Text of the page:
Statutes and Regulations associated with Regulated Finance Companies | Daily News


 

Statutes and Regulations associated with Regulated Finance Companies

Shiranthi Gunawardana
Shiranthi Gunawardana

Regulated Finance Companies (RFCs) are major financial intermediaries which are duly regulated and governed by the laws of Sri Lanka. RFCs are strictly governed by virtue of statutes and Acts such as Finance Business Act No. 42 of 2011. The other statutes which are applicable are Finance Leasing Act No. 56 of 2000 as amended, Consumer Credit Act, Mortgage Act, Motor traffic Act, Inland Trust Receipts Act, Debt Recovery Special Provisions Act, Criminal Procedure Amendment Act, Companies Act and so on.

The Finance Business Act No. 42 of 2011 is an act to provide control and supervision of finance companies registered in the Central Bank and the act has repealed the Finance Companies Act No. 78 of 1998. The act outlines the licensing procedures, directions, rules and requirements of finance companies, including core capital reserve funds, admissible business activities by finance companies. Under this act, it is mandatory that a company cannot accept public deposits unless it is registered and licensed as a finance company under the Act and to be registered as a Licensed Finance Company, that company needs to have registered under the Companies Act, No. 7 of 2007. The act also provides for a separate director in the CBSL to monitor and control NBFIs. According to the sections 13 and 14 of the Act, the director is vested with power to act upon NBFIs if they fail to comply with the directions which are listed in sections 13 and 14 suggested under the Finance Business Act.

All RFCs are legally bound and obliged to comply with all the directions and circulars issued under the Finance Businesses Act No. 42 of 2011.

The Finance Leasing Act No. 56 of 2000 as amended by Act No. 24 of 2005 and Act No. 33 of 2007 makes it that it is mandatory to have a license under the Finance Leasing Act to carry on finance leasing businesses. Section 32 of the Finance Leasing Act clearly sets out the repercussions of carrying on Finance Leasing Businesses without registration. Under this section, the director of the Central Bank has the right under Section 32(2) and Section 32(3) (a) (b) to apply to the High Court and obtain an injunction.

Under the finance leasing Act, there are 4 mandatory provisions which has to be strictly followed as provided by Section 31 of the Finance leasing Act No. 56 of 2000.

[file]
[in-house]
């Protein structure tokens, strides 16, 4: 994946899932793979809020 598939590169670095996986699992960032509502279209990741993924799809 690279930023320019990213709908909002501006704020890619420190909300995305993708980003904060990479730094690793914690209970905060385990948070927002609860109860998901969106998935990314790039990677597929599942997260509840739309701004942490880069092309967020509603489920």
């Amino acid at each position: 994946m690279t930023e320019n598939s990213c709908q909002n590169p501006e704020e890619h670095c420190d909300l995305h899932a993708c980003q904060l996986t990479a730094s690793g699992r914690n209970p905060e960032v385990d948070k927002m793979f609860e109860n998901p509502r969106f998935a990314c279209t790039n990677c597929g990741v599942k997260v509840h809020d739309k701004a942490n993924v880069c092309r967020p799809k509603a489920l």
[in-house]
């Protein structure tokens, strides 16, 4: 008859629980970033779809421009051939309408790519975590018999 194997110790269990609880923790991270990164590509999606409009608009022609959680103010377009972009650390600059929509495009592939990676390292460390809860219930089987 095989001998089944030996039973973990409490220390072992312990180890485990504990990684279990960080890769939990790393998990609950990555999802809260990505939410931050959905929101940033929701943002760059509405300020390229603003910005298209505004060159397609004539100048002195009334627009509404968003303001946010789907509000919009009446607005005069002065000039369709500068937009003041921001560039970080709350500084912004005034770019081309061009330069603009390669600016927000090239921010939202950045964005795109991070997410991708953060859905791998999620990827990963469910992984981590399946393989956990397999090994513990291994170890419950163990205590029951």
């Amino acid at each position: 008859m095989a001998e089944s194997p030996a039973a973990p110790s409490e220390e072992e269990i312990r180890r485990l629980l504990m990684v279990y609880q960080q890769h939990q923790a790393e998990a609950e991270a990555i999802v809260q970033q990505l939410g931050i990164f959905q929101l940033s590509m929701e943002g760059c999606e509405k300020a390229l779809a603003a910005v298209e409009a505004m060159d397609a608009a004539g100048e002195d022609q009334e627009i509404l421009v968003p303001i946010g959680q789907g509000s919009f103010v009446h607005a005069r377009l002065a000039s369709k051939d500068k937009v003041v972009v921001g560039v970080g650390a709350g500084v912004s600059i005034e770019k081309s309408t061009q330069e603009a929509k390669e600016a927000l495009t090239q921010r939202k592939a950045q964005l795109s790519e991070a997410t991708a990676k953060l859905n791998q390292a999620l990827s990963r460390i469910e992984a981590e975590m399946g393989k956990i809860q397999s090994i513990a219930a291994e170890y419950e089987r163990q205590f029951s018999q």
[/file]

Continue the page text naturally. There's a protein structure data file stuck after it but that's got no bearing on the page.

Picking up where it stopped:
For RFCs – To carry out finance business and to accept public deposits, a license has to be obtained from the monetary board which has to be annually renewed and for finance leasing businesses a separate license which is again renewable annually has to be obtained.

Approved credit agency status is granted under the Mortgage Act No. 06 of 1949 as amended. The Trust receipt ordinance No. 12 of 1947 and the Inland trust receipt Act of No. 14 of 1990 also are Acts under which businesses can be carried on.

Under these Acts, with the relevant authority given, a finance company can engage in mortgage of movables and mortgage of shares and allied businesses.

The mortgage of corporeal movables such as gold articles, Motor vehicles can be carried on by finance companies who are also approved credit agencies and can enjoy the special benefits granted under these Acts in their recovery process.

It is evident from the above statues and regulations that RFCs are well regulated and governed and are legally bound to abide by the said regulations and directions. RFCs are aware of the consequences of failing to abide by these regulations, accordingly 99% of RFCs do comply with these regulations which is an encouraging sign for customers to embrace the services of RFCs.

Shiranthi Gunawardana, Attorney at Law and Legal Consultant to the Finance Houses Association.

The writer is the Legal Consultant of the FHA with 45 years of experience in the finance industry. 


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